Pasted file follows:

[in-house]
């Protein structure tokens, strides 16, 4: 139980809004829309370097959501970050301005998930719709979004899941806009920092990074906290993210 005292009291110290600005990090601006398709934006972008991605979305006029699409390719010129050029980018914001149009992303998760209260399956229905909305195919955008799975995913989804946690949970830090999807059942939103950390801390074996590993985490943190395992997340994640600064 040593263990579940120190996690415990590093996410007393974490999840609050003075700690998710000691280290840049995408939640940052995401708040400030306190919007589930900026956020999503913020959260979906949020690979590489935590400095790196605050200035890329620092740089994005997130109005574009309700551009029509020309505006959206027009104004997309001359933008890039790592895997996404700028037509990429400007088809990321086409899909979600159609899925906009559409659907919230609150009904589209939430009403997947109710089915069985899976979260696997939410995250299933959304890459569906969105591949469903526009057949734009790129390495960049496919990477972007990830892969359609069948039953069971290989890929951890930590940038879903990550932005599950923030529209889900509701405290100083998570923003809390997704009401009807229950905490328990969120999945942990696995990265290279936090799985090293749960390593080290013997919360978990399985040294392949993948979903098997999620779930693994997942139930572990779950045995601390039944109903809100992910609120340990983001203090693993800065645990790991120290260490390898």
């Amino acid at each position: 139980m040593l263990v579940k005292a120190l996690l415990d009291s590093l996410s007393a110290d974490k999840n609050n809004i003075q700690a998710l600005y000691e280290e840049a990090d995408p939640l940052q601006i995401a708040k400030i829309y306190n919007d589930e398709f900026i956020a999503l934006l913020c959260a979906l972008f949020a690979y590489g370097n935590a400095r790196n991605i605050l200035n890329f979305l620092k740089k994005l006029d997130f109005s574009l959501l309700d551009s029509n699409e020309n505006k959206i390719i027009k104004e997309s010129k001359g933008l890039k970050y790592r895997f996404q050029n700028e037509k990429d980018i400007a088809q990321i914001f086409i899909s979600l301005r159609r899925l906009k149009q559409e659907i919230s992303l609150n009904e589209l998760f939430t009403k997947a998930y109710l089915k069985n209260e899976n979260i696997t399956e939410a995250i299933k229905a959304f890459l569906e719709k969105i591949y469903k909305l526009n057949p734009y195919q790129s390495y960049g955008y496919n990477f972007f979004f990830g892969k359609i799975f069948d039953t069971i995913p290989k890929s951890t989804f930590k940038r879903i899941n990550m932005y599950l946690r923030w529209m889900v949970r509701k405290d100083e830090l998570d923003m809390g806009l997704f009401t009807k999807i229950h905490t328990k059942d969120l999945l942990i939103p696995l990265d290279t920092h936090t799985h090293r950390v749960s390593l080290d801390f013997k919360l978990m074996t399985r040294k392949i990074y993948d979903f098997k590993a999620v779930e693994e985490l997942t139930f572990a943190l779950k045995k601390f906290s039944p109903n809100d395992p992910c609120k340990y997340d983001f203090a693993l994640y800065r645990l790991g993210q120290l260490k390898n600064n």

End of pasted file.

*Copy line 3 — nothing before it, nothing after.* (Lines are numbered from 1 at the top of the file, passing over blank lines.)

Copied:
């Amino acid at each position: 139980m040593l263990v579940k005292a120190l996690l415990d009291s590093l996410s007393a110290d974490k999840n609050n809004i003075q700690a998710l600005y000691e280290e840049a990090d995408p939640l940052q601006i995401a708040k400030i829309y306190n919007d589930e398709f900026i956020a999503l934006l913020c959260a979906l972008f949020a690979y590489g370097n935590a400095r790196n991605i605050l200035n890329f979305l620092k740089k994005l006029d997130f109005s574009l959501l309700d551009s029509n699409e020309n505006k959206i390719i027009k104004e997309s010129k001359g933008l890039k970050y790592r895997f996404q050029n700028e037509k990429d980018i400007a088809q990321i914001f086409i899909s979600l301005r159609r899925l906009k149009q559409e659907i919230s992303l609150n009904e589209l998760f939430t009403k997947a998930y109710l089915k069985n209260e899976n979260i696997t399956e939410a995250i299933k229905a959304f890459l569906e719709k969105i591949y469903k909305l526009n057949p734009y195919q790129s390495y960049g955008y496919n990477f972007f979004f990830g892969k359609i799975f069948d039953t069971i995913p290989k890929s951890t989804f930590k940038r879903i899941n990550m932005y599950l946690r923030w529209m889900v949970r509701k405290d100083e830090l998570d923003m809390g806009l997704f009401t009807k999807i229950h905490t328990k059942d969120l999945l942990i939103p696995l990265d290279t920092h936090t799985h090293r950390v749960s390593l080290d801390f013997k919360l978990m074996t399985r040294k392949i990074y993948d979903f098997k590993a999620v779930e693994e985490l997942t139930f572990a943190l779950k045995k601390f906290s039944p109903n809100d395992p992910c609120k340990y997340d983001f203090a693993l994640y800065r645990l790991g993210q120290l260490k390898n600064n």